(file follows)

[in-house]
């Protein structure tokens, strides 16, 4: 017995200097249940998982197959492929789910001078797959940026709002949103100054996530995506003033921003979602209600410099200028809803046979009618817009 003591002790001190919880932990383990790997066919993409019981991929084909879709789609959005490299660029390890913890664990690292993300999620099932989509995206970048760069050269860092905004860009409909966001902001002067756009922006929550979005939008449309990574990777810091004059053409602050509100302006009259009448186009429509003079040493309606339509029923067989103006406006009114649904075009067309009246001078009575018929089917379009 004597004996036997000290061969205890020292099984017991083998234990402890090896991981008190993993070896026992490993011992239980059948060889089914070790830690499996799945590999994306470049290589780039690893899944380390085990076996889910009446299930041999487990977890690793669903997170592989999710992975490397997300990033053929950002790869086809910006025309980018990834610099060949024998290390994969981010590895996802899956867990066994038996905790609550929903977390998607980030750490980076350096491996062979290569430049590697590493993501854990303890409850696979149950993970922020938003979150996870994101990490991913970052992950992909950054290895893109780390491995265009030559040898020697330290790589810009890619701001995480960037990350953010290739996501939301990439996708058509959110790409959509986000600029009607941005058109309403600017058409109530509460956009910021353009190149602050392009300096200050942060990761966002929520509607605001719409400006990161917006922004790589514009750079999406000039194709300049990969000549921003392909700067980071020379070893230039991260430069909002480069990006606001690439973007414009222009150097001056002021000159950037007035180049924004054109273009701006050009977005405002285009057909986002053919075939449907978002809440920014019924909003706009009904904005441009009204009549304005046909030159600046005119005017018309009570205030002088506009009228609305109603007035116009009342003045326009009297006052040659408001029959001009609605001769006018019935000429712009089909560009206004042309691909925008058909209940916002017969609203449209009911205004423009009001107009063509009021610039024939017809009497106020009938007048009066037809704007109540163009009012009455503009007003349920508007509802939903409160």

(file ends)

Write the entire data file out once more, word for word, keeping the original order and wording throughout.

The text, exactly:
[in-house]
């Protein structure tokens, strides 16, 4: 017995200097249940998982197959492929789910001078797959940026709002949103100054996530995506003033921003979602209600410099200028809803046979009618817009 003591002790001190919880932990383990790997066919993409019981991929084909879709789609959005490299660029390890913890664990690292993300999620099932989509995206970048760069050269860092905004860009409909966001902001002067756009922006929550979005939008449309990574990777810091004059053409602050509100302006009259009448186009429509003079040493309606339509029923067989103006406006009114649904075009067309009246001078009575018929089917379009 004597004996036997000290061969205890020292099984017991083998234990402890090896991981008190993993070896026992490993011992239980059948060889089914070790830690499996799945590999994306470049290589780039690893899944380390085990076996889910009446299930041999487990977890690793669903997170592989999710992975490397997300990033053929950002790869086809910006025309980018990834610099060949024998290390994969981010590895996802899956867990066994038996905790609550929903977390998607980030750490980076350096491996062979290569430049590697590493993501854990303890409850696979149950993970922020938003979150996870994101990490991913970052992950992909950054290895893109780390491995265009030559040898020697330290790589810009890619701001995480960037990350953010290739996501939301990439996708058509959110790409959509986000600029009607941005058109309403600017058409109530509460956009910021353009190149602050392009300096200050942060990761966002929520509607605001719409400006990161917006922004790589514009750079999406000039194709300049990969000549921003392909700067980071020379070893230039991260430069909002480069990006606001690439973007414009222009150097001056002021000159950037007035180049924004054109273009701006050009977005405002285009057909986002053919075939449907978002809440920014019924909003706009009904904005441009009204009549304005046909030159600046005119005017018309009570205030002088506009009228609305109603007035116009009342003045326009009297006052040659408001029959001009609605001769006018019935000429712009089909560009206004042309691909925008058909209940916002017969609203449209009911205004423009009001107009063509009021610039024939017809009497106020009938007048009066037809704007109540163009009012009455503009007003349920508007509802939903409160």